May 04, 2017 - Sale 2446

Sale 2446 - Lot 44

Price Realized: $ 1,500
?Final Price Realized includes Buyer’s Premium added to Hammer Price
Estimate: $ 2,000 - $ 3,000
"FORCE [IS] NECESSARY FOR THE COERCION OF THE CREEKS" KNOX, HENRY. Letter Signed, "Knox," to Anthony Wayne ("The Hon'ble Major General Wayne"), explaining that [Alexander] McGillivray has persuaded the Creek Nation not to sign a treaty with the U.S., speculating about his motive in doing so, acknowledging his report that Spain agreed to recognize the Creek lands east of the Mississippi, discussing the possibility of military engagement with the Creeks after Congress returns from recess, promising to send 200 men to the Georgia frontier, and stating that he gave his letter to the president. 3 1/4 pages, small folio, written on a single folded sheet; horizontal folds. (MRS) New York, 28 November 1789

Additional Details

". . . Mr. McGillivray's influence over the Creeks has been exerted to ill effect in persuading that nation against an immediate treaty with the United States upon the terms the Commissioners offered. He has sacrificed the interests of the Nation to his own avarice. The apprehension of others participating in the trade of the Creeks, and perhaps the engagements he is under to Spain agre[e]ably to your information has been the cause of his conduct.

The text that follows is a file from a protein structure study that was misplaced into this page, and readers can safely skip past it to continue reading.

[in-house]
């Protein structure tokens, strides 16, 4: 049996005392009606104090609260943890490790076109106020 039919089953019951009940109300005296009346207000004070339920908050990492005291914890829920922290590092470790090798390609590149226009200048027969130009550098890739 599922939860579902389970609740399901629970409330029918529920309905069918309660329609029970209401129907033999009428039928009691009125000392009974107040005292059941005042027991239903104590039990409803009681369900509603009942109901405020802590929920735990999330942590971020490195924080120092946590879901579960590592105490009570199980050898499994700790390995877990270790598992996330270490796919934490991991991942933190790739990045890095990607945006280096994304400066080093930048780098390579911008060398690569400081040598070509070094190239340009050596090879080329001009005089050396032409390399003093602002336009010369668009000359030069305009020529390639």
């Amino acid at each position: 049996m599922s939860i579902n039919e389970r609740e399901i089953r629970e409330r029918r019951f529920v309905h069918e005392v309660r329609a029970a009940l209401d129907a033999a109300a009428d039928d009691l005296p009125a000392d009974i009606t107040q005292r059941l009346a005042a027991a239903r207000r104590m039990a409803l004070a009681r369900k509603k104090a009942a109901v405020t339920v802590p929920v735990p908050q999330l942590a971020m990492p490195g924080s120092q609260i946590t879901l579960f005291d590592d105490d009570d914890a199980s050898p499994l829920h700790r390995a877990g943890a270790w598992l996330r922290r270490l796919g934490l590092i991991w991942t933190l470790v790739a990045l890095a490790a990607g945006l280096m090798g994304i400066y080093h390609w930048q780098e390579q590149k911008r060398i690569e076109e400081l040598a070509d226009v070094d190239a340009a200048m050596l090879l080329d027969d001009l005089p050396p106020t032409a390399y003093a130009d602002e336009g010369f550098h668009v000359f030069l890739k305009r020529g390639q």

"You state Mr. Osborne's information to you 'that on his Sacred honor that he both saw and read the ratification by Charles the 4th the present King of Spain, of a treaty between the Spanish and the Creek Nations, guaranteeing to the Indians all they possess or claim on the east side of the Mississippi.' But is it not very extraordinary that he concealed this important information from the Commissioners? They assure me that he never intimated this fact to them.
"I am nearly in opinion with you of the force necessary for the coercion of the Creeks, excepting it should be larger and no Militia. I am not for employing Militia excepting in case of the last resort . . . .
"During the recess of Congress nothing can be decided upon, as the two Houses possess the constitutional right of making war. They will with difficulty be brought into the measure unless the necessity shall be apparent. If the Creeks make inroads into Georgia it must be presumed the Government will act with decision and vigor. . . . [T]wo hundred men will be recruited as soon as possible and transported to Georgia, to be placed on the frontiers of that State. . . ."